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Charlotte Amalie
Wednesday, November 29, 2023


As the excitement surrounding the Sinbad Soul Music Festival begins to die down, local businesses are trying to catch their breath and assess the economic impact the five-day music festival had on the territory.
Virgin Islands Taxi Association Vice President Stanley Liburd said business was booming for the association's 460 drivers.
Throughout the festival, drivers were on the road 24 hours a day, providing service to visitors traveling to and from concerts at the Lionel Roberts Stadium, beach jams and late night parties.
"It was as busy as we thought it would be and there was something for all taxi drivers to do in St. Thomas," Liburd said. "Everyone got a piece of the action."
The V.I. Taxi Association normally offers service between 5 a.m. and 1 a.m. but given the estimated 7,000 tourists who flocked to the territory for the festival, hours were extended to meet the demand.
"It gave the drivers a little more to do because this is our off-season right now," Liburd said. "Everybody enjoyed themselves and had a good time and I would like to see them come back."
So far, Sinbad has only hinted at returning the festival to the U.S. Virgin Islands next year.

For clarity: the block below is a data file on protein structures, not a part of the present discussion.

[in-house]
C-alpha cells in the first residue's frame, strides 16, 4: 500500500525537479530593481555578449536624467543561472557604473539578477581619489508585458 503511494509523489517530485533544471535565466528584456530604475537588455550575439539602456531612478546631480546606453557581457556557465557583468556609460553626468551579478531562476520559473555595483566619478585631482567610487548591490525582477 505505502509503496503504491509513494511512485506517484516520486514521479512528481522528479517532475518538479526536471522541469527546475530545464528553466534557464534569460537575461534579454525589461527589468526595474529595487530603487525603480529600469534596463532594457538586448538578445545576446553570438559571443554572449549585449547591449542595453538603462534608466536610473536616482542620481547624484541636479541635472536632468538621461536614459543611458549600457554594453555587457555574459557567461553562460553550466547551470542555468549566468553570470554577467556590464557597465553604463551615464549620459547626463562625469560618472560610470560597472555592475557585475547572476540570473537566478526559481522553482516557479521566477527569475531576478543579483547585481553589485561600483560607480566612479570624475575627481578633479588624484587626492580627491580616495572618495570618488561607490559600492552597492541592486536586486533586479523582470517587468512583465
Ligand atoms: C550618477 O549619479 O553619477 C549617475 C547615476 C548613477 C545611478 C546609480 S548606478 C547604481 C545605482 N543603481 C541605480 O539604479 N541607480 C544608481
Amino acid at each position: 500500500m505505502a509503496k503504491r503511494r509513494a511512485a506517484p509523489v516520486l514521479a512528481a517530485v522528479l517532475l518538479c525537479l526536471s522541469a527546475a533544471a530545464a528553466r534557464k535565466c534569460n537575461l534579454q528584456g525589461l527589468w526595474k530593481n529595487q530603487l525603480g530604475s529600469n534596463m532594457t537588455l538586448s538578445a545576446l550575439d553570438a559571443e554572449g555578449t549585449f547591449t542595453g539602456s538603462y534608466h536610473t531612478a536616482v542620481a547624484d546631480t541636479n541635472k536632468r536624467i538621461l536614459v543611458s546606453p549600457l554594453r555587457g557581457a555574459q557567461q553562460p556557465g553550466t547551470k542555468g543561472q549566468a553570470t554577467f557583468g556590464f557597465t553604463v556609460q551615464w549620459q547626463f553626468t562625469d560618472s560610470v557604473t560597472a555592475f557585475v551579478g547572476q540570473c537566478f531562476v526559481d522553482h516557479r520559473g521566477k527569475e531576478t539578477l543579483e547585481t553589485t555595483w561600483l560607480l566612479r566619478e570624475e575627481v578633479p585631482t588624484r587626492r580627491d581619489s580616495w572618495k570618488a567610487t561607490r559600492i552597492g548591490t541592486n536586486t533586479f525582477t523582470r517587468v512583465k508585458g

Marty Olson, manager of the Greenhouse Bar and Restaurant on the waterfront, said record food sales were broken during the festival. Olson, who declined to give specific figures, said he has never seen anything like it in the eight years he has worked at the Greenhouse.
"We had a little trouble keeping up but we made it," he said.
Just a few of the celebrities who visited the Greenhouse included Morris Day, Dominique Wilkins, Earvin "Magic" Johnson, Nick Anderson, Charles Oakley, Anthony Mason and the man himself — Sinbad.
Richard Doumeng, president of the St. Thomas/St.John Hotel and Tourism Association and general manager of Bolongo Bay Beach Resort, said that while not everyone had a "gangbuster week" — such as the smaller hotels and guest houses — the festival brought a major cash infusion into the territory.
"The bottom line is Sinbad said he was going to bring a world-class event to our town and he did what he said he was going to do," Doumeng said.
Although the festival ended Sunday, he added, the territory has yet to realize the full economic impact of an event that was a public relations extravaganza.
"He (Sinbad) hasn't even started advertising the pay-per-view event yet, which will give us more publicity at the end of August when it starts running," Doumeng said.

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